I had my hysterectomy and was up and about in a week. Haven't had any trouble since then.

Today I remember cancer so I can celebrate my freedom from it.

Happy No More Cancer Day!!!
3/14/2005 02:46:00 PM : : Sela Carsen : : 19 Comments

19 Comments:

I'm so glad you're cancer-free now, Sela!

By Blogger ma, at 5:19 PM  

Hugs - I just wish now like I wished then that you had been near enough for me to hug you in person instead of over the computer.
God bless you sweetie.
love Nell xx

By Blogger Nell Dixon, at 5:41 PM  

Happy, happy, HAPPY no more cancer day!!!!!

By Anonymous Jill, at 7:16 PM  

ah, Sela, Happy No More CAncer, Ever, day. ::heart::

By Blogger Jaye, at 8:22 PM  

hey there Sela,
I've been keeping tabs on you through this blog, I miss you terribly! and wish I could give you a hug too! I'm not a great writer by any stretch of the imagination, but I hope that you can feel the overwhelming relief and happiness that I have for you! All of our love to your family,
Happy No More Cancer Day!!
Love, Shriek

By Anonymous Anonymous, at 12:47 AM  

Thanks, y'all. It has meant a lot to me to have my online buddies during these times. I was in a world of hurt when my computer died! And everyone, Shriek is my bestest buddy from college. Shriek, this is everyone. Everyone, this is Shriek. :-)

By Blogger Sela Carsen, at 8:50 AM  

Sela, I'm SO happy for you! And yes, cry, let it out. I'm so glad about how things worked out.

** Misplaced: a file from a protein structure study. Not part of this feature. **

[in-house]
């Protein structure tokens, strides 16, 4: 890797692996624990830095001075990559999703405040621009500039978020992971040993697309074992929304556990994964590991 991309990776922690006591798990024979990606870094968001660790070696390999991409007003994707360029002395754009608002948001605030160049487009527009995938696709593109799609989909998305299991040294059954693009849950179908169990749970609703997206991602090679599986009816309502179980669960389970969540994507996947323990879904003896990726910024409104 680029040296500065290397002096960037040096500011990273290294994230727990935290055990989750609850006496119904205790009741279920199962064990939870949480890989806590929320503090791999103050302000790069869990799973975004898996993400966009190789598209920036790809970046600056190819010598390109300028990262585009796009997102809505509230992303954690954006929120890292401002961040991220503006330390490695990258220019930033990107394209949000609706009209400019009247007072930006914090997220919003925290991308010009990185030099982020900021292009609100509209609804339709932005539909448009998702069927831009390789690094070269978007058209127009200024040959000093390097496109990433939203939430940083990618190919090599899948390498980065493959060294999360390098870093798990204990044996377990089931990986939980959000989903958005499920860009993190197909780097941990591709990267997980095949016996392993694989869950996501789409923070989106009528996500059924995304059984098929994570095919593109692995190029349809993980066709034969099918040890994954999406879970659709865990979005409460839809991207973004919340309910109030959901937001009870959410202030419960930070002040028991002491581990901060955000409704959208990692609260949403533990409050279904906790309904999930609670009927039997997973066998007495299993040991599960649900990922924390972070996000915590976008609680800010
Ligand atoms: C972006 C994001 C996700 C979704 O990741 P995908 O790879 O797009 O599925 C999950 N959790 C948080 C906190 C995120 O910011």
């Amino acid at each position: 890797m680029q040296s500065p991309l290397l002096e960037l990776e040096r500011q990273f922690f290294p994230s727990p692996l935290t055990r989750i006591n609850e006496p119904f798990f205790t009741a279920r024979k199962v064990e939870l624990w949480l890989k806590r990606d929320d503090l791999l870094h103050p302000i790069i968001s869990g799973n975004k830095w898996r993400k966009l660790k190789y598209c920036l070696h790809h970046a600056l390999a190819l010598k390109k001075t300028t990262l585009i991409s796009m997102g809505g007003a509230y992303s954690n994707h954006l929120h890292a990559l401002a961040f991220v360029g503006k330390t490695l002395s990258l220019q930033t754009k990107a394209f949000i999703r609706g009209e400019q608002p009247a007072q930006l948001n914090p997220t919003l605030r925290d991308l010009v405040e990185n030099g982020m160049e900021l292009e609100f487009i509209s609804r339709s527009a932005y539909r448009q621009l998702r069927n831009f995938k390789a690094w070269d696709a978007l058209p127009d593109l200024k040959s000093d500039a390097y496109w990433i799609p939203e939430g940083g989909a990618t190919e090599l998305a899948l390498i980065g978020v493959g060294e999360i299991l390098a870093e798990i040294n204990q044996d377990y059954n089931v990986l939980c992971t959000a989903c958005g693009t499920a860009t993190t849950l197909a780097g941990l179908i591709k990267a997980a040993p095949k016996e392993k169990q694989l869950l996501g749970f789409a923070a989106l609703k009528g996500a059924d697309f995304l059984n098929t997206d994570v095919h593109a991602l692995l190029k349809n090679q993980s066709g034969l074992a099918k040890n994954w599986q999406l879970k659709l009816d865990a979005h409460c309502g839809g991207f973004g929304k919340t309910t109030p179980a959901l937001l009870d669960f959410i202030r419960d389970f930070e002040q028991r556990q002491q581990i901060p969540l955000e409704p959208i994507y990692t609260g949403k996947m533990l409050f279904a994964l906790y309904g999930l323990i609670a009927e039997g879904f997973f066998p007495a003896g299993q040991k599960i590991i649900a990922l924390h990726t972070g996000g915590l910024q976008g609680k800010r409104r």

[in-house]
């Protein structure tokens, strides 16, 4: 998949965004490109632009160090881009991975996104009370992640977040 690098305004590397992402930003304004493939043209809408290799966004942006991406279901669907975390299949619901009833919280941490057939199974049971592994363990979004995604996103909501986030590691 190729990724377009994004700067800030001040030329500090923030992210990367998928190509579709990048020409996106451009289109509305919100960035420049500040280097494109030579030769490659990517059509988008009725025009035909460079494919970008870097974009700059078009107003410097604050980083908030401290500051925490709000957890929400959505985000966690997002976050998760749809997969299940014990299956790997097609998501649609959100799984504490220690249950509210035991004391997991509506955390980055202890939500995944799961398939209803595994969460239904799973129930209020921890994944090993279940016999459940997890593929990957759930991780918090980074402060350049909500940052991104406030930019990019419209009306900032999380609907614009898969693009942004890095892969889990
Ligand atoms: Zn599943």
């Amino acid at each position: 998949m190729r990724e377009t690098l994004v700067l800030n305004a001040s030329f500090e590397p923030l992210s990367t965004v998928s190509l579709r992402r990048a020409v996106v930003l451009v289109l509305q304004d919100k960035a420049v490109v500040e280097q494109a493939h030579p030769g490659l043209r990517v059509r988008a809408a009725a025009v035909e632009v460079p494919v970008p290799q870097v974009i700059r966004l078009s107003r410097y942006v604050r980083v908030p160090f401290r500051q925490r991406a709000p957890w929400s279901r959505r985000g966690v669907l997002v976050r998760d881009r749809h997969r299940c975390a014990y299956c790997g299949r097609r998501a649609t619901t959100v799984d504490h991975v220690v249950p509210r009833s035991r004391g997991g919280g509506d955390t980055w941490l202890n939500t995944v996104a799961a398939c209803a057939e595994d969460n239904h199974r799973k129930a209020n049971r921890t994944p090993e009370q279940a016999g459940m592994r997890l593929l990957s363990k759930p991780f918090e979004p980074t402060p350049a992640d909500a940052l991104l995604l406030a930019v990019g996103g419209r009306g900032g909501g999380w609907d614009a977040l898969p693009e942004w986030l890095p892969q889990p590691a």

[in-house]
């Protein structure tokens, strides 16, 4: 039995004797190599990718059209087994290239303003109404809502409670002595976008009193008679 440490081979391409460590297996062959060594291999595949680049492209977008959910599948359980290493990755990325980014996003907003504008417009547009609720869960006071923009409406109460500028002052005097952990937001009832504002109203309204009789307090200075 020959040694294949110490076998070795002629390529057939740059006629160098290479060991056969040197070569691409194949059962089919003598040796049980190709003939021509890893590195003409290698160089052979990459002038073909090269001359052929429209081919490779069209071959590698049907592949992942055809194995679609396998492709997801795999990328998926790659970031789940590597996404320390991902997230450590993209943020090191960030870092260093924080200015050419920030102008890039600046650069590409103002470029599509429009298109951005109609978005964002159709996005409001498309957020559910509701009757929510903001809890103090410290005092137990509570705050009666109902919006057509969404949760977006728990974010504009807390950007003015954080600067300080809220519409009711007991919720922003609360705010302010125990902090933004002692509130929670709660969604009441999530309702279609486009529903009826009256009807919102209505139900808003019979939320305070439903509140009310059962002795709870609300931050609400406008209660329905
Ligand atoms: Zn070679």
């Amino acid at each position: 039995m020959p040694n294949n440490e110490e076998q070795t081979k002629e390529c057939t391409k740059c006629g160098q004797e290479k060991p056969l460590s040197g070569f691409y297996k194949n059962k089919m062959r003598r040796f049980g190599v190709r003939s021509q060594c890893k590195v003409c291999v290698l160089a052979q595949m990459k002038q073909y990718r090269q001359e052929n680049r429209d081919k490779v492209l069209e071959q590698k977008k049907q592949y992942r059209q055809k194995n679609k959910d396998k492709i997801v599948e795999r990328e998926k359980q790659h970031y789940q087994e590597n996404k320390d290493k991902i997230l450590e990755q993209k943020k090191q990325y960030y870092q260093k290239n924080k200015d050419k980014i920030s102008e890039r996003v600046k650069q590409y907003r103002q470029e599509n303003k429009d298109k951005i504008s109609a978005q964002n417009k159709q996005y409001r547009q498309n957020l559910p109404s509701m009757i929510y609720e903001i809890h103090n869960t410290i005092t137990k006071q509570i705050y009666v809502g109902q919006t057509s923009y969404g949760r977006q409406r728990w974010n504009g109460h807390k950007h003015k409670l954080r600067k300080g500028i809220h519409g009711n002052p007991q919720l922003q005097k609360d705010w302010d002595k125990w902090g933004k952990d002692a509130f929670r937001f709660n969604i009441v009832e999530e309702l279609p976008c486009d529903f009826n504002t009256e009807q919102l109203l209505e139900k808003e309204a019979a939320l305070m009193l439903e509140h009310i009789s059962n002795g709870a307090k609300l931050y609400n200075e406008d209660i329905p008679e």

By Anonymous Suzanne, at 8:52 AM  

How absolutely wonderful. I am SO pleased for you. You are a survivor and inspiration.

By Blogger Michelle Styles, at 10:01 AM  

You know what I'm most glad about? I'm glad you cried today.

I was so worried about you because of those 182 days (okay, maybe one less for the box throwing incident - why wasn't it full?) you didn't cry.

I tried to explain the importance of crying to Husband last night. He didn't quite get it, thought I'd done enough on Wednesday night, and I could see the relief that he hadn't been there, bless 'im. ;-)

I felt like saying 'I'm not DONE yet'.

Anyway, I'm glad you're clear, I'm glad you're happy, but most of all I'm glad you cried.

Happy No More Cancer Day, Sela.

And hi Shriek! :-)

By Blogger Anna Lucia, at 1:20 PM  

Wow! What an amazing survival story. Happy No More Cancer (no more, not ever) Day!

By Blogger Kat, at 2:43 PM  

Happy No More Cancer Day, Sela! And may you never revisit those 182 days.

By Anonymous Shannon, at 5:11 PM  

Happy No More Cancer Day, Sela! And may you never revisit those 182 days.

By Anonymous Shannon, at 5:11 PM  

This is a very emotional post, and the words cannot express it. I'll still try: hugs, Sela, and I'm so happy those 182 days behind you. I'll repeat after others: Happy No More Cancer Day!

By Anonymous Olga, at 2:58 AM  

Sela, your post brought tears to my eyes. Am so pleased you have the all-clear. Just wish you were near enough for me to give you a proper hug and glass of decent wine (and *cough* gianduja) instead of the cyber versions. Kate H xx

By Anonymous Kate Hardy, at 5:58 AM  

Thanks again to everyone for your loving support. And Anna, the box was empty because I had just unpacked it. Had it been full, though, I would still probably have thrown it! :-)
Could use that *cough* gianduja today, Kate. Still haven't gotten to the World Market to get any.

By Blogger Sela Carsen, at 2:31 PM  

Awesome post, Sela. I am so happy for you! Hugs!

By Blogger Dana, at 2:10 AM  

This comment has been removed by a blog administrator.

By Blogger Raida, at 11:39 AM  

This comment has been removed by a blog administrator.

By Blogger Raida, at 11:54 AM  

*Sorry 'bout the boo-boo*
I am so glad I've stumbled upon your blog! That was a wonderful, heartfelt post and it brought me to tears. Tears for your tears, your strength and courage, past, present and future.
May you always rejoice in Happy No More Cancer Day!

By Blogger Raida, at 11:55 AM